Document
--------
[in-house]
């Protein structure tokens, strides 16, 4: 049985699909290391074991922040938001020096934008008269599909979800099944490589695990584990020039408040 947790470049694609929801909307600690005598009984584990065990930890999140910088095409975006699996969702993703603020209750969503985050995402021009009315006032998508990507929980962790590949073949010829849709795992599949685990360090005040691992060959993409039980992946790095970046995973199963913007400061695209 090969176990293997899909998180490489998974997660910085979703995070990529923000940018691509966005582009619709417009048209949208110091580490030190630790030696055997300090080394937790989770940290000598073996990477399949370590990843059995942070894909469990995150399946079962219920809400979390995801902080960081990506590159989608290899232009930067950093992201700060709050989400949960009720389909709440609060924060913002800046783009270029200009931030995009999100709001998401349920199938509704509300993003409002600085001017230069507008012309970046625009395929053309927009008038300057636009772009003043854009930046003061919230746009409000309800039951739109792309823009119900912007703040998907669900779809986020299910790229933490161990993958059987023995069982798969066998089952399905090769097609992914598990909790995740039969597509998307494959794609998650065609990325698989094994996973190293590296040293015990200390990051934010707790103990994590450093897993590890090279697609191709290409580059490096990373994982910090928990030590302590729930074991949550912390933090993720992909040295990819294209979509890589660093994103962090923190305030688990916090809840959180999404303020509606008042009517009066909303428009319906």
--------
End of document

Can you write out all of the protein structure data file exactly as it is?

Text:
[in-house]
């Protein structure tokens, strides 16, 4: 049985699909290391074991922040938001020096934008008269599909979800099944490589695990584990020039408040 947790470049694609929801909307600690005598009984584990065990930890999140910088095409975006699996969702993703603020209750969503985050995402021009009315006032998508990507929980962790590949073949010829849709795992599949685990360090005040691992060959993409039980992946790095970046995973199963913007400061695209 090969176990293997899909998180490489998974997660910085979703995070990529923000940018691509966005582009619709417009048209949208110091580490030190630790030696055997300090080394937790989770940290000598073996990477399949370590990843059995942070894909469990995150399946079962219920809400979390995801902080960081990506590159989608290899232009930067950093992201700060709050989400949960009720389909709440609060924060913002800046783009270029200009931030995009999100709001998401349920199938509704509300993003409002600085001017230069507008012309970046625009395929053309927009008038300057636009772009003043854009930046003061919230746009409000309800039951739109792309823009119900912007703040998907669900779809986020299910790229933490161990993958059987023995069982798969066998089952399905090769097609992914598990909790995740039969597509998307494959794609998650065609990325698989094994996973190293590296040293015990200390990051934010707790103990994590450093897993590890090279697609191709290409580059490096990373994982910090928990030590302590729930074991949550912390933090993720992909040295990819294209979509890589660093994103962090923190305030688990916090809840959180999404303020509606008042009517009066909303428009319906």